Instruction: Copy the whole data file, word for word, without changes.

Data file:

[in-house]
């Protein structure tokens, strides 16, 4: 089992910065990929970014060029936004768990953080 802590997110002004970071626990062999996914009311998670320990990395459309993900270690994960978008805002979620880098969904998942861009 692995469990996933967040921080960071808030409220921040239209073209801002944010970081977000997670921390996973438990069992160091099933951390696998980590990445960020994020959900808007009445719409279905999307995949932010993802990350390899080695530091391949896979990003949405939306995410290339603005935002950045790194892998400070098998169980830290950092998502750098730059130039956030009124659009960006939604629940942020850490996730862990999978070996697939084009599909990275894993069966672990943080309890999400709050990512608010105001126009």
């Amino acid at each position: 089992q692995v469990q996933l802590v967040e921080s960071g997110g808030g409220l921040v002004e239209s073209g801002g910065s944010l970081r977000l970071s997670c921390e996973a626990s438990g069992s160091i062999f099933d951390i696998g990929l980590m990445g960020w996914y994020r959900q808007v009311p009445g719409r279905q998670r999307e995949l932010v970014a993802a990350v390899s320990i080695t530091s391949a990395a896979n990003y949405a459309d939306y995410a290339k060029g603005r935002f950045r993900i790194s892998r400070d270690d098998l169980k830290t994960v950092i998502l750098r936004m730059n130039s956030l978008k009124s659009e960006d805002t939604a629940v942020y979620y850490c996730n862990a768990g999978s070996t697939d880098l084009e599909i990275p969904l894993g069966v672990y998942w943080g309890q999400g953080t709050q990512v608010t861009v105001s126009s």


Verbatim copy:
[in-house]
């Protein structure tokens, strides 16, 4: 089992910065990929970014060029936004768990953080 802590997110002004970071626990062999996914009311998670320990990395459309993900270690994960978008805002979620880098969904998942861009 692995469990996933967040921080960071808030409220921040239209073209801002944010970081977000997670921390996973438990069992160091099933951390696998980590990445960020994020959900808007009445719409279905999307995949932010993802990350390899080695530091391949896979990003949405939306995410290339603005935002950045790194892998400070098998169980830290950092998502750098730059130039956030009124659009960006939604629940942020850490996730862990999978070996697939084009599909990275894993069966672990943080309890999400709050990512608010105001126009």
């Amino acid at each position: 089992q692995v469990q996933l802590v967040e921080s960071g997110g808030g409220l921040v002004e239209s073209g801002g910065s944010l970081r977000l970071s997670c921390e996973a626990s438990g069992s160091i062999f099933d951390i696998g990929l980590m990445g960020w996914y994020r959900q808007v009311p009445g719409r279905q998670r999307e995949l932010v970014a993802a990350v390899s320990i080695t530091s391949a990395a896979n990003y949405a459309d939306y995410a290339k060029g603005r935002f950045r993900i790194s892998r400070d270690d098998l169980k830290t994960v950092i998502l750098r936004m730059n130039s956030l978008k009124s659009e960006d805002t939604a629940v942020y979620y850490c996730n862990a768990g999978s070996t697939d880098l084009e599909i990275p969904l894993g069966v672990y998942w943080g309890q999400g953080t709050q990512v608010t861009v105001s126009s």